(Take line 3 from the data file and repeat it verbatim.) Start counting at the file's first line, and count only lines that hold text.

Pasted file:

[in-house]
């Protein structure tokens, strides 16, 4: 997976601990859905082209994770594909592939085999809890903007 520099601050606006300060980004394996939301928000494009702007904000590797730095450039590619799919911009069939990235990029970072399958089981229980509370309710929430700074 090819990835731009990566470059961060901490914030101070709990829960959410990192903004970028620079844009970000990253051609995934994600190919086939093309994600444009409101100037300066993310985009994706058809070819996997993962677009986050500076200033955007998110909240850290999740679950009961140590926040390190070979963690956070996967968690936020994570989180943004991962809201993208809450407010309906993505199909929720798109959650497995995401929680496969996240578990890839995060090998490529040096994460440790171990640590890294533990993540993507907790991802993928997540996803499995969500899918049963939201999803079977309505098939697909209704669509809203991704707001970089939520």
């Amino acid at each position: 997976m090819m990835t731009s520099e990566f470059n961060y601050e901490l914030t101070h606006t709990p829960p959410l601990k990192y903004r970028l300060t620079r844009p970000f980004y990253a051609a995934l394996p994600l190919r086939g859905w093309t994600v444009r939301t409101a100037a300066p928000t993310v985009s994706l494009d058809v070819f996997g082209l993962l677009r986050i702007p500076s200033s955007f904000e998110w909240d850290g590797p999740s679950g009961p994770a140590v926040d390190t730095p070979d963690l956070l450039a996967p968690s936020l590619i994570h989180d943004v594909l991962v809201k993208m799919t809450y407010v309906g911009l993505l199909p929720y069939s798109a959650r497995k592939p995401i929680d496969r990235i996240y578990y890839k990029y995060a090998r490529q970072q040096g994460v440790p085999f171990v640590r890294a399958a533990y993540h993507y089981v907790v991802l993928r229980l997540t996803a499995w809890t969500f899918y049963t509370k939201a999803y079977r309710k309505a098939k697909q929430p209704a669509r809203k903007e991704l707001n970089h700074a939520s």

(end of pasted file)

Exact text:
């Amino acid at each position: 997976m090819m990835t731009s520099e990566f470059n961060y601050e901490l914030t101070h606006t709990p829960p959410l601990k990192y903004r970028l300060t620079r844009p970000f980004y990253a051609a995934l394996p994600l190919r086939g859905w093309t994600v444009r939301t409101a100037a300066p928000t993310v985009s994706l494009d058809v070819f996997g082209l993962l677009r986050i702007p500076s200033s955007f904000e998110w909240d850290g590797p999740s679950g009961p994770a140590v926040d390190t730095p070979d963690l956070l450039a996967p968690s936020l590619i994570h989180d943004v594909l991962v809201k993208m799919t809450y407010v309906g911009l993505l199909p929720y069939s798109a959650r497995k592939p995401i929680d496969r990235i996240y578990y890839k990029y995060a090998r490529q970072q040096g994460v440790p085999f171990v640590r890294a399958a533990y993540h993507y089981v907790v991802l993928r229980l997540t996803a499995w809890t969500f899918y049963t509370k939201a999803y079977r309710k309505a098939k697909q929430p209704a669509r809203k903007e991704l707001n970089h700074a939520s």